I think when I do a board with traces that are closer to each other I may even attempt a solder mask to prevent the solder from flowing so much. I think I’ll try just toner transfer for that as well but I’m not sure.

  11. Matthew Pare says:

    Sorry wrong link above to the toner transfer silk screen pcb. Here is the corrected url,

  12. Keith Neufeld says:

    Matthew, a couple of notes about your iron-on solder mask idea.

    First, I’ve tried ironing “silk screen” toner transfer onto the copper side, and it didn’t work well for me. The toner didn’t seem to stick well to the copper, and it didn’t stick at all near the edges of traces. I ended up wiping it all off and lettering by hand with a Staedtler pen. So I’m not sure the iron-on technology is going to work well there.

    Second, thermoplastic laser printer toner isn’t a good choice for a solder mask — if the household iron melts it enough to stick to the board, the molten solder is going to melt it enough to unstick. :-) I’ve thought about doing something like a toner transfer for the solder areas, then spray on varnish, then scrape off the varnish and toner, but that’s not exactly . . . elegant . . . or efficient. And I’d still have the problem with the toner not sticking well on the copper side in the first place.

    I’ll be very interested if you come up with a good way to do this. Well, even a way that works at all. :-)

  13. Matthew Pare says:

    Well I’ll give it a try on my next pcb. The whole reason I even wanted a solder mask was to try to deter the solder from flowing on the traces. The pcb linked to above was my first attempt but there were several issues that I noticed along the way.

    Staples was kind enough to replace a “stocked” toner cartridge that I had sitting on my shelf for three years! They just gave me a new one and let me go out the door, which was totally unexpected but totally cool of them. So I expect finer traces and cleaner results for my next board but I think I will still try a solder mask. It doesn’t need to be perfect and I’m not too worried about the toner melting as I think it will create enough of a lip to create enough surface tension for the viscous molten solder to stay put. Though it may look a little nasty colored as I don’t think I will be able to remove all the toner once components are placed on the board, but I think that is a fair trade for cleaner solder pads and traces not bleeding with copper.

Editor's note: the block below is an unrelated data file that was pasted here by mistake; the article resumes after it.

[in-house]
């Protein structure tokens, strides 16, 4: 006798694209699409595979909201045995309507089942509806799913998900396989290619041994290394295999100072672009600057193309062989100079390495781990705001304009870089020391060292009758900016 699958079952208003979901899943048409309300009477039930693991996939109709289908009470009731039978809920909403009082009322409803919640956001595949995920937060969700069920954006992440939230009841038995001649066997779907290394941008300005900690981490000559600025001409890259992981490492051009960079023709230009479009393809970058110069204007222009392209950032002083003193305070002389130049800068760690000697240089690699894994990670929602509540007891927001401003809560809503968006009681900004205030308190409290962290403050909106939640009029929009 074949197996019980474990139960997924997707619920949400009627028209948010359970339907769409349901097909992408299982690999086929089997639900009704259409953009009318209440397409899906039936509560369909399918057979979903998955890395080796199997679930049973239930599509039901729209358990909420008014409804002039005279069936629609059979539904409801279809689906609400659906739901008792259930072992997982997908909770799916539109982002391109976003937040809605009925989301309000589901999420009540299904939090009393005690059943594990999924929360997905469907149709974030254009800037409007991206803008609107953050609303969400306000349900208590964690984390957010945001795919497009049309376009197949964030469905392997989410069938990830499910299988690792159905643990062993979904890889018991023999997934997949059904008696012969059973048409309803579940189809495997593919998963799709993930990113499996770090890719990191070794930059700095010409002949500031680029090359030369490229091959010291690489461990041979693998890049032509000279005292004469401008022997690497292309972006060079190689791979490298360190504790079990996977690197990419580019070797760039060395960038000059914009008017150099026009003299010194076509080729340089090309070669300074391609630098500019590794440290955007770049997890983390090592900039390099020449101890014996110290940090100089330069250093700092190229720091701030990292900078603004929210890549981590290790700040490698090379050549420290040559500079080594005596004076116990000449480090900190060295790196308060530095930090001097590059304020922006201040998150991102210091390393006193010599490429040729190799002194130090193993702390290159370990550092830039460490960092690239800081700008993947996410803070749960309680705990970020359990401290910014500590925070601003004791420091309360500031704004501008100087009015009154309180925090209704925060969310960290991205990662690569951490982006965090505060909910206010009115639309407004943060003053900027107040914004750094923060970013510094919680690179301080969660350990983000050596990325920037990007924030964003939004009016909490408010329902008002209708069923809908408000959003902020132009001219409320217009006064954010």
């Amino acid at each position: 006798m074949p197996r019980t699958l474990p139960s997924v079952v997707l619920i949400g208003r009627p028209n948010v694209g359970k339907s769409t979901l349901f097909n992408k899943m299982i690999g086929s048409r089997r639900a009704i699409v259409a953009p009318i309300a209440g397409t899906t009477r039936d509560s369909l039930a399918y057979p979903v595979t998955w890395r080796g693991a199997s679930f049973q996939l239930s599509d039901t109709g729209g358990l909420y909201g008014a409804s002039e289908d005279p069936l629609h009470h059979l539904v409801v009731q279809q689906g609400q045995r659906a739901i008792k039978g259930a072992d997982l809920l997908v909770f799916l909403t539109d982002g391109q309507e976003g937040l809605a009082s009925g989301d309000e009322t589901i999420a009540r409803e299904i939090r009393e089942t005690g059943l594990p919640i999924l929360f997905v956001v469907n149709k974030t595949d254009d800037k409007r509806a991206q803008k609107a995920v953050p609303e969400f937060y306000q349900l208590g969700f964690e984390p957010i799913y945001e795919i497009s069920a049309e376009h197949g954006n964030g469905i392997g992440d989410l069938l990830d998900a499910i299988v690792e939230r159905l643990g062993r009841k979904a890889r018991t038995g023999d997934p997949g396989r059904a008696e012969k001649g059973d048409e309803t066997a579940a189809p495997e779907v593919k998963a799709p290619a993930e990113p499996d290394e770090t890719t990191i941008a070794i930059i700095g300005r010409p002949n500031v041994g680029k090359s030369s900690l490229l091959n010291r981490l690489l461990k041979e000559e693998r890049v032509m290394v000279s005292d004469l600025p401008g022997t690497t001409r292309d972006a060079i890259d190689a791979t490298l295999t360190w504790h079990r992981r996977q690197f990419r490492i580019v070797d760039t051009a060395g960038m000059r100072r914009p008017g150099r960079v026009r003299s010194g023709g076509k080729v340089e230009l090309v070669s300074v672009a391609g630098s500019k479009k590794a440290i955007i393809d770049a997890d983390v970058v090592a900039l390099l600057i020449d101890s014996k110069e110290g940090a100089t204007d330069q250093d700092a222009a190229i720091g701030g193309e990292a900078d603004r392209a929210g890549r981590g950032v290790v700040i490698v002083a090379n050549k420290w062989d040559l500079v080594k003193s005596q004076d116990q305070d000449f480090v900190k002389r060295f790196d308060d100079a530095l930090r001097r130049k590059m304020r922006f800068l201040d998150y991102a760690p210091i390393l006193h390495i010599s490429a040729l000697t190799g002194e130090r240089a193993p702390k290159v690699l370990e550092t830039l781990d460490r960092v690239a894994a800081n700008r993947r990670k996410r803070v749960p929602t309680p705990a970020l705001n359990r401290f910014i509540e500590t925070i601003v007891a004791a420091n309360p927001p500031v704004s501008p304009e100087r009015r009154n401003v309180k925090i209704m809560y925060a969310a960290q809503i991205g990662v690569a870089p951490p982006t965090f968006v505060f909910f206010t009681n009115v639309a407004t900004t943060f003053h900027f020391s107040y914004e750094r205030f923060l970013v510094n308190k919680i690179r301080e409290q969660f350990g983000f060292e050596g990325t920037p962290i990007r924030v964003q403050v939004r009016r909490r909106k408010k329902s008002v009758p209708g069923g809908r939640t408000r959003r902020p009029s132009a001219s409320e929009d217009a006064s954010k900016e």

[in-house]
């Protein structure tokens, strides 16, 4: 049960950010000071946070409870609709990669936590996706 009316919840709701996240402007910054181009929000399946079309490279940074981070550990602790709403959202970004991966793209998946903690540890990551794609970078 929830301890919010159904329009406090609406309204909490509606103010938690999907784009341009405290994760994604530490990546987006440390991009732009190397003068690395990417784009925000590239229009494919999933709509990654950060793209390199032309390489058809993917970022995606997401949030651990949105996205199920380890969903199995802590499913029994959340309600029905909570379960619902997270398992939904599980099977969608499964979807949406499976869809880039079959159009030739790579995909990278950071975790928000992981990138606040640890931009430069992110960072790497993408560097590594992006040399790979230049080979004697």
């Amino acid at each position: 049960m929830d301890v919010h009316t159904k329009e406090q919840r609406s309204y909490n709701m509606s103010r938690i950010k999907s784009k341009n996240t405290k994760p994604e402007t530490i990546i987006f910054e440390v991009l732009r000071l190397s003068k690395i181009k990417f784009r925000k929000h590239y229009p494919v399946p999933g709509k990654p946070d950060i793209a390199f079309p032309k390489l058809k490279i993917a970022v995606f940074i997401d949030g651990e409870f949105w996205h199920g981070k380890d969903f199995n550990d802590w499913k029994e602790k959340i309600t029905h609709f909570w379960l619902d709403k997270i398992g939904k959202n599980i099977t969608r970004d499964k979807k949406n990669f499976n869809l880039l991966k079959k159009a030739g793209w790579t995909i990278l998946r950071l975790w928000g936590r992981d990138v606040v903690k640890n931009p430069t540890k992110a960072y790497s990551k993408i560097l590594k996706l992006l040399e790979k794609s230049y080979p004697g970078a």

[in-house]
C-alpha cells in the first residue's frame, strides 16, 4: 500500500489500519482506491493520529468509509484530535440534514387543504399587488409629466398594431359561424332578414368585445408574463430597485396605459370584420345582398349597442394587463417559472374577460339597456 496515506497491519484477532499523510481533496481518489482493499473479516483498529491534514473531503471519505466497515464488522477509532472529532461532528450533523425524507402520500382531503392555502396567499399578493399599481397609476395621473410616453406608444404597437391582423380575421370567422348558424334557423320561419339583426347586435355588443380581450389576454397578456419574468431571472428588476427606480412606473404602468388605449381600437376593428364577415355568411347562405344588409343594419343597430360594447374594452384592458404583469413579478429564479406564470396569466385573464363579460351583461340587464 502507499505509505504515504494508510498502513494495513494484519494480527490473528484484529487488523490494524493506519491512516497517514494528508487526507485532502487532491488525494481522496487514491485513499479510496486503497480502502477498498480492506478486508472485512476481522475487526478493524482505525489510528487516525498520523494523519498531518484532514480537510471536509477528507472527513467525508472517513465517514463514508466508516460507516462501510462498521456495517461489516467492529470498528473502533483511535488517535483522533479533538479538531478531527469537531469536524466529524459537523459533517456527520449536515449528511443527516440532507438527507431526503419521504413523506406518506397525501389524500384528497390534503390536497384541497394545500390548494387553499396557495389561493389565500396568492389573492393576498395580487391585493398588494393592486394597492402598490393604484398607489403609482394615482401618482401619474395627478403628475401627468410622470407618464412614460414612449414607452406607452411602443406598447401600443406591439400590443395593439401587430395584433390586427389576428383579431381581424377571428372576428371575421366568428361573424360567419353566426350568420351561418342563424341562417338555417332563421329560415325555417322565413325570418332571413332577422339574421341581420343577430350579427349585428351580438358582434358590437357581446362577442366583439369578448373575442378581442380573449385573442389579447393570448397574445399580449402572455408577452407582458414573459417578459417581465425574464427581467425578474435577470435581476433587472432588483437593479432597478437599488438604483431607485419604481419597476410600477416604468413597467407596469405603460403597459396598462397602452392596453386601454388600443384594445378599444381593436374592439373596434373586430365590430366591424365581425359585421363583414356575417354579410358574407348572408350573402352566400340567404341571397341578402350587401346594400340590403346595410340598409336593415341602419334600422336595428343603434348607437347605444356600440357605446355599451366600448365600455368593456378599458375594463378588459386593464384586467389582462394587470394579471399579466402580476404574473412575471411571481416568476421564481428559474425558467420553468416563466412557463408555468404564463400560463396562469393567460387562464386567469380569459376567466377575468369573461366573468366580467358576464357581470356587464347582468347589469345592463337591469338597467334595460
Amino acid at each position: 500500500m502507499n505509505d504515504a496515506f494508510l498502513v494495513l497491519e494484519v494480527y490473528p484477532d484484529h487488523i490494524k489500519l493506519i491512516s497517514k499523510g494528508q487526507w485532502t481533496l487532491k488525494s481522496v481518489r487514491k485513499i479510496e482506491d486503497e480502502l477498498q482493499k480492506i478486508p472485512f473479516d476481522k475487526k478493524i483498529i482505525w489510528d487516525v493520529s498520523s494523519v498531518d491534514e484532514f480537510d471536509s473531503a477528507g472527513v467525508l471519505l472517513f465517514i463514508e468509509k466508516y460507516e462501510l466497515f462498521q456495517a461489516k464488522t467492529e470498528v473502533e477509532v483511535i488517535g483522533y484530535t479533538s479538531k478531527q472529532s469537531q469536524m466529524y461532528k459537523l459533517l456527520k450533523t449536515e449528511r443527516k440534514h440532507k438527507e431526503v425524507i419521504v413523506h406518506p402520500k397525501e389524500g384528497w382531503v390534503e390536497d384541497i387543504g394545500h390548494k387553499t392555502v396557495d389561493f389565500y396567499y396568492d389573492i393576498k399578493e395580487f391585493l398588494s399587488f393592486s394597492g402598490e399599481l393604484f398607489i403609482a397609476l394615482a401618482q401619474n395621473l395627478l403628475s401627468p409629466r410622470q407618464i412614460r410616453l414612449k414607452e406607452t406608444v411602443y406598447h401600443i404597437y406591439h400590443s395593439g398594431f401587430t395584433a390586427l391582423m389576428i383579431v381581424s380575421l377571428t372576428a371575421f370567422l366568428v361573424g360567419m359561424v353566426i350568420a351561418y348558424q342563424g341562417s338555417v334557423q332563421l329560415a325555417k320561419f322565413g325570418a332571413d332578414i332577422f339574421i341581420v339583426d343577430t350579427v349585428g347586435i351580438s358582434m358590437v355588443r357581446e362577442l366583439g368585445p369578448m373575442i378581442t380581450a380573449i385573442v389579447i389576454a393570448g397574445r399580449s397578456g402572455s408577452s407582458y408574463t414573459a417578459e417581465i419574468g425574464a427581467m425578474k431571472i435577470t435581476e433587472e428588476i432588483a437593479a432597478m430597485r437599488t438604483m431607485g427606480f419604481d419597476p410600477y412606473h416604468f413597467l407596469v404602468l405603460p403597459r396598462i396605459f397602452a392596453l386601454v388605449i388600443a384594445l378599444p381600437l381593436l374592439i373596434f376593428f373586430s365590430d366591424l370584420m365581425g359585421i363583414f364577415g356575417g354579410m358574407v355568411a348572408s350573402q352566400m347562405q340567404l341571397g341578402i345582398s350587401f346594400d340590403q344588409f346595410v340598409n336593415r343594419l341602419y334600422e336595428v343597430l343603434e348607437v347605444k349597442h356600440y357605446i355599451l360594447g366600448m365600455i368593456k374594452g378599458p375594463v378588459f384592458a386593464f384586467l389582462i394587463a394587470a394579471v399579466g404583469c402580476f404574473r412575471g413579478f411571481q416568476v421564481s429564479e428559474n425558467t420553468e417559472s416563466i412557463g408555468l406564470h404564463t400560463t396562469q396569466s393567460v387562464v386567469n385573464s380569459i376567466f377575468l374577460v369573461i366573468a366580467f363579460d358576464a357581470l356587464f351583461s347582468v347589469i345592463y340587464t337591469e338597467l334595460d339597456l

I use “Staples Photo Basic Gloss” paper as recommended by the GoTee method and I had really low expectations for the entire process especially after I ran into printer trouble. I found that you don’t have to heat the board for nearly as hot, long and with such pressure as the method recommends. Just long enough and hot enough to release the toner and not necessarily to melt the paper to the board. I found patience to be the biggest determiner for how well the toner transfers to the board.

    Anyways, I’ll be back after my next board. I have a socket iWiFi card that I would like to make a shield for my Arduino BB. BTW, just salvaged a 2×40 LCD out of a junk box and it works perfect. I’m currently working on writing a “Menu API” for HD44780 compatible LCD drivers to make devices with a UI faster to develop and implement.


  14. Robert says:

    hey ive been hunting everywhere for those small black pieces that you use to connect the wires. could you please tell me what they r called and perhaps where you got yours? shoot me an email if you dont mind

  15. Keith Neufeld says:

    Robert, search Digi-Key for “female header”, click “Rectangular – Headers, Receptacles, Female Sockets (8,375 items)”, and select .100″ pitch, 1 row, Through Hole mounting, and In Stock. (I can’t give you a deep link into Digi-Key’s search.)